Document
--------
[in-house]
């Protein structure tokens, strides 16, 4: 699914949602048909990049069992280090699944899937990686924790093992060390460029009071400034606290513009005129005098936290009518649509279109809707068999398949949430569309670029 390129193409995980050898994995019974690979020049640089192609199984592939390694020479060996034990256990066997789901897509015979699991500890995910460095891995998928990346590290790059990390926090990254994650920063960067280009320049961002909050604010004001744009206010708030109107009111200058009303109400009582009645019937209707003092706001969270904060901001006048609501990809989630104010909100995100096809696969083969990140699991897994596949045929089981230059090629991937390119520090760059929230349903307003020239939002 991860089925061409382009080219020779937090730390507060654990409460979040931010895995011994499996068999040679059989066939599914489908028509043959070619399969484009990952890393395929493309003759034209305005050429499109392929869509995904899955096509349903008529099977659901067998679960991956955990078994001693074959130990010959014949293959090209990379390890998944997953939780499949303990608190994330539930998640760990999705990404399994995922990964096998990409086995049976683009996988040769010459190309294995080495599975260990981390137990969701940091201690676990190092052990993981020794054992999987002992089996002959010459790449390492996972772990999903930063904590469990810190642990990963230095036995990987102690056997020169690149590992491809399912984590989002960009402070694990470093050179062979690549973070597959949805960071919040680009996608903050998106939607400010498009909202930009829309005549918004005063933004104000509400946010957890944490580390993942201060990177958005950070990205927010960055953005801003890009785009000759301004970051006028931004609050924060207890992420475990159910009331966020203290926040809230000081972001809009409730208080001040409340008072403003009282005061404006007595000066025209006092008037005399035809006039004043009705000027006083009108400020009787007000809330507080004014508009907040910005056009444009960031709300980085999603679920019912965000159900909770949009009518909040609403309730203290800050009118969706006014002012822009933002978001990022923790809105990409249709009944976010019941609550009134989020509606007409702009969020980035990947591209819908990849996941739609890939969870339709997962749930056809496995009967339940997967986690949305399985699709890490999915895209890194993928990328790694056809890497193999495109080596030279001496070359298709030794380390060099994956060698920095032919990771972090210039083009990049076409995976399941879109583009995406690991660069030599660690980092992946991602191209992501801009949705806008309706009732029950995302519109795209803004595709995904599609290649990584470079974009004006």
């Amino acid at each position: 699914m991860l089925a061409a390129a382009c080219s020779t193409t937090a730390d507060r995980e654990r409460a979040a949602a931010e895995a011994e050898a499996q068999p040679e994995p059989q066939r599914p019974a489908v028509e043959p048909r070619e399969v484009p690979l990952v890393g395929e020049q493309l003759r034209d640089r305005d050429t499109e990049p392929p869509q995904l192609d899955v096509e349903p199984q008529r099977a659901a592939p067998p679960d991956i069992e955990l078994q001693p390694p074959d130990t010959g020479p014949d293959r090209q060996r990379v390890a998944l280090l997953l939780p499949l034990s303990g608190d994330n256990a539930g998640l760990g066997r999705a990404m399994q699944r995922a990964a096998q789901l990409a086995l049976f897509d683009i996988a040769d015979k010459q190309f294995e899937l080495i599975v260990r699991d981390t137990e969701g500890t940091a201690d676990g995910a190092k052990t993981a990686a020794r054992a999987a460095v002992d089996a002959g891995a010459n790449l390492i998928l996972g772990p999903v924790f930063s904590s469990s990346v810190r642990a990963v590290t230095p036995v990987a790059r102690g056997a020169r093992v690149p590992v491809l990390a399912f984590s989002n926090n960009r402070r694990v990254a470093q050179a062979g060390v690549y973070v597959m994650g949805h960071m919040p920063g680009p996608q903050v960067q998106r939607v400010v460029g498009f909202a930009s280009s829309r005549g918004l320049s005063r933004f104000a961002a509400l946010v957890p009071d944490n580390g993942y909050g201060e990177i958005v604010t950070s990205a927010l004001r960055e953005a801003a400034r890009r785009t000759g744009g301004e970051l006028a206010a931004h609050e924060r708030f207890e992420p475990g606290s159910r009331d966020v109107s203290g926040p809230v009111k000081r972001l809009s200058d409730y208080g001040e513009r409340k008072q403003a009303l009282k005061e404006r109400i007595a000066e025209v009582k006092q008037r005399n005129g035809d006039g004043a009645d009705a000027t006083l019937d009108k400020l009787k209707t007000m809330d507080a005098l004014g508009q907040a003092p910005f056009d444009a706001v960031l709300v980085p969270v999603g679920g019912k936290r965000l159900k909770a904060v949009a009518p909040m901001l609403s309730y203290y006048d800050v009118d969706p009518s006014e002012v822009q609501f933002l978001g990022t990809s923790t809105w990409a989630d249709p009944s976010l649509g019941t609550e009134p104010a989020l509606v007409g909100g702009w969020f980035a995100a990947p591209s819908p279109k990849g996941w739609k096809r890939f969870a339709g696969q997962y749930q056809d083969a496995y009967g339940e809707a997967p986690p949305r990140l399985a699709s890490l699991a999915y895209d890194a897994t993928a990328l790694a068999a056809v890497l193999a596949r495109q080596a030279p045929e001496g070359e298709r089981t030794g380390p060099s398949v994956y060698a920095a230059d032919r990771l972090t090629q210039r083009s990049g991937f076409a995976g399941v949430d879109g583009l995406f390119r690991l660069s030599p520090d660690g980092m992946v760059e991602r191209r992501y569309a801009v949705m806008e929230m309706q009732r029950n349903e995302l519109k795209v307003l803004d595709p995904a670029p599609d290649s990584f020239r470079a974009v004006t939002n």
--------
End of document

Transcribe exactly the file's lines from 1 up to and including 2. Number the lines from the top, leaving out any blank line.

[in-house]
């Protein structure tokens, strides 16, 4: 699914949602048909990049069992280090699944899937990686924790093992060390460029009071400034606290513009005129005098936290009518649509279109809707068999398949949430569309670029 390129193409995980050898994995019974690979020049640089192609199984592939390694020479060996034990256990066997789901897509015979699991500890995910460095891995998928990346590290790059990390926090990254994650920063960067280009320049961002909050604010004001744009206010708030109107009111200058009303109400009582009645019937209707003092706001969270904060901001006048609501990809989630104010909100995100096809696969083969990140699991897994596949045929089981230059090629991937390119520090760059929230349903307003020239939002 991860089925061409382009080219020779937090730390507060654990409460979040931010895995011994499996068999040679059989066939599914489908028509043959070619399969484009990952890393395929493309003759034209305005050429499109392929869509995904899955096509349903008529099977659901067998679960991956955990078994001693074959130990010959014949293959090209990379390890998944997953939780499949303990608190994330539930998640760990999705990404399994995922990964096998990409086995049976683009996988040769010459190309294995080495599975260990981390137990969701940091201690676990190092052990993981020794054992999987002992089996002959010459790449390492996972772990999903930063904590469990810190642990990963230095036995990987102690056997020169690149590992491809399912984590989002960009402070694990470093050179062979690549973070597959949805960071919040680009996608903050998106939607400010498009909202930009829309005549918004005063933004104000509400946010957890944490580390993942201060990177958005950070990205927010960055953005801003890009785009000759301004970051006028931004609050924060207890992420475990159910009331966020203290926040809230000081972001809009409730208080001040409340008072403003009282005061404006007595000066025209006092008037005399035809006039004043009705000027006083009108400020009787007000809330507080004014508009907040910005056009444009960031709300980085999603679920019912965000159900909770949009009518909040609403309730203290800050009118969706006014002012822009933002978001990022923790809105990409249709009944976010019941609550009134989020509606007409702009969020980035990947591209819908990849996941739609890939969870339709997962749930056809496995009967339940997967986690949305399985699709890490999915895209890194993928990328790694056809890497193999495109080596030279001496070359298709030794380390060099994956060698920095032919990771972090210039083009990049076409995976399941879109583009995406690991660069030599660690980092992946991602191209992501801009949705806008309706009732029950995302519109795209803004595709995904599609290649990584470079974009004006």